The Arizona law requires local law enforcement officials, once they stop a person, to verify the immigration status of anyone they reasonably suspect of being in the country illegally.

The bill originally was signed into law on April 23, 2010, by Arizona Gov. Jan Brewer. An amended version of the law -- one to lessen the prospects that racial profiling could occur -- passed and was signed into law on April 30. The new version of the law says: "A law enforcement official or agency of this state or a county, city, town or other political subdivision of this state may not consider race, color or national origin in implementing the requirements of this subsection except to the extent permitted by the United States or Arizona Constitution."

PolitiFact Florida has written extensively about the immigration bill. For instance, we ruled that McCollum committed a Full Flop for waffling positions on bringing an Arizona-style immigration law to Florida. (In the end, he ultimately worked with a state legislator to draft a proposed law for Florida.) Interestingly, we also ruled True a claim by McCollum that Florida officers already have the ability to check the immigration status of those who are arrested.

Scott's talk about the immigration law died down during his general election campaign against Democrat Chief Financial Officer Alex Sink.

But a bill meant to crack down on illegal immigration has been filed in the Senate and one will be filed in the House.

On Jan. 10, 2011, the Senate held the first of three fact-finding public hearings to help craft a final bill. The bill's sponsor, Mike Bennett, R-Bradenton, said he expected a difficult road. Bennett said he copied much of his bill from the Arizona version, though it's unclear what a final immigration bill might look like.

"There probably will not be an Arizona immigration-style bill that passes the Florida Senate," Bennett told Marc Caputo of the St. Petersburg Times/Miami Herald Tallahassee Bureau.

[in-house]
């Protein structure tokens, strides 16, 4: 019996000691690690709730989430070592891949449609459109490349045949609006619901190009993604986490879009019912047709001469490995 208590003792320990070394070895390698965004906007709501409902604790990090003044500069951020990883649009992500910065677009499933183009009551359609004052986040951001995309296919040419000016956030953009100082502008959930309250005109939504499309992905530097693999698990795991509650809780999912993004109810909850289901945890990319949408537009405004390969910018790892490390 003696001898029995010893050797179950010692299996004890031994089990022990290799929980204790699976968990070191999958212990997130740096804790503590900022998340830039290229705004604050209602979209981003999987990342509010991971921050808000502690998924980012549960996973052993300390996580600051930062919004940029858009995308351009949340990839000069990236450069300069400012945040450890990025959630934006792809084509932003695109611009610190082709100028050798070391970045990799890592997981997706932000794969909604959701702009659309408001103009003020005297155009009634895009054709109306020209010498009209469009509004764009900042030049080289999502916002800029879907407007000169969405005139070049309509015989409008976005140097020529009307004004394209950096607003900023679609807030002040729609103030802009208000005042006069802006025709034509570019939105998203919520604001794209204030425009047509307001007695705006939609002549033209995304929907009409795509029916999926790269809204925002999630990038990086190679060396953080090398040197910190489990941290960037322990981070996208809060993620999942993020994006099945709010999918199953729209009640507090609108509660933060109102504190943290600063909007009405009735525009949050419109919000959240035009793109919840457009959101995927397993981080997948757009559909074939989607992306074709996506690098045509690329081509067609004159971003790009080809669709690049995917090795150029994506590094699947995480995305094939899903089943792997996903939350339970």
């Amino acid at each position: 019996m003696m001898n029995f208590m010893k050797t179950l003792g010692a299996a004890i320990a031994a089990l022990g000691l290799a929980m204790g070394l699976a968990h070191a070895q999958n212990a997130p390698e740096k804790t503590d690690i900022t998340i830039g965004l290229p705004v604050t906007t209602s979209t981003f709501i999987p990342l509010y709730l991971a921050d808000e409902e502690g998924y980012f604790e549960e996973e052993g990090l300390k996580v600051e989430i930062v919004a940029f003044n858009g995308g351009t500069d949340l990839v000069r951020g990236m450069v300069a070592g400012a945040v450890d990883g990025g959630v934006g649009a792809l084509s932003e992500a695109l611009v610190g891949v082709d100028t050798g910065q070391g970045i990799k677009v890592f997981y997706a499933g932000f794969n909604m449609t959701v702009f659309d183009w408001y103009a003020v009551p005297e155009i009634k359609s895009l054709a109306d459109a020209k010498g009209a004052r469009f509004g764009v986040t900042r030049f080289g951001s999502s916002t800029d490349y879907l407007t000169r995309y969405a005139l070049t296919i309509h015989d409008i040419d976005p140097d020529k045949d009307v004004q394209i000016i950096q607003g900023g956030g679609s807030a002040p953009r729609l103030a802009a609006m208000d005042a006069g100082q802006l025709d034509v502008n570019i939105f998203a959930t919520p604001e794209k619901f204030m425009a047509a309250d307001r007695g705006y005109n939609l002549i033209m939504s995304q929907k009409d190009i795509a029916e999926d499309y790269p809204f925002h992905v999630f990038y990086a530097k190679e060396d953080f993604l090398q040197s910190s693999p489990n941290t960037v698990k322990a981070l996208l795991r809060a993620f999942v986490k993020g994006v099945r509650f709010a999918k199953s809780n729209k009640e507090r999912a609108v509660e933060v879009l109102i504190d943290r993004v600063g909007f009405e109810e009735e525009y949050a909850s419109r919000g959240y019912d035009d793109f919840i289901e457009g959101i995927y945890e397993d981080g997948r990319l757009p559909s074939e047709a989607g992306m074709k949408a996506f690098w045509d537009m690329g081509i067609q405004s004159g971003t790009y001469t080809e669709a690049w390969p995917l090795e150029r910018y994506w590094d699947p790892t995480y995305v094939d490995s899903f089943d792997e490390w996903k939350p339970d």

Bennett said he is concerned with the part of the bill that's most identified with Arizona's law: the requirement that local police with "reasonable suspicion" attempt to determine a person's immigration status during a routine traffic stop or arrest. Bennett said the measure could lead to racial or ethnic profiling.

"I might not even vote for it myself," Bennett said.

In the House, Rep. William Snyder, R-Stuart, said he's pushing ahead and expects a bill to pass there. But unless it passes in the Senate, it won't become law -- whether Scott wants it to or not.

For his part, Scott hasn't yet entered the discussions. When asked about Bennett's bill last week, he said: "We're looking at that, but I haven't made a decision."

All of this could spell trouble for the proposed law as the legislative session begins in March. But it's too early to draw conclusions. Now that the Legislature has started formal discussions of bringing an Arizona-style immigration law to Florida, we're able to move this promise to In the Works.

Sources:

St. Petersburg Times, Florida lawmakers size up Arizona-style immigration bill, Jan. 11, 2011

Miami Herald, Bill McCollum unveils controversial immigration reform plan, Aug, 12, 2010

Florida Senate, SB 136, accessed Jan. 11, 2011

PolitiFact, Bill McCollum sends mixed signals on Arizona's immigration law, May 27, 2010

PolitiFact, Bill McCollum says Florida police can check the immigration status of people they arrest, Aug. 9, 2010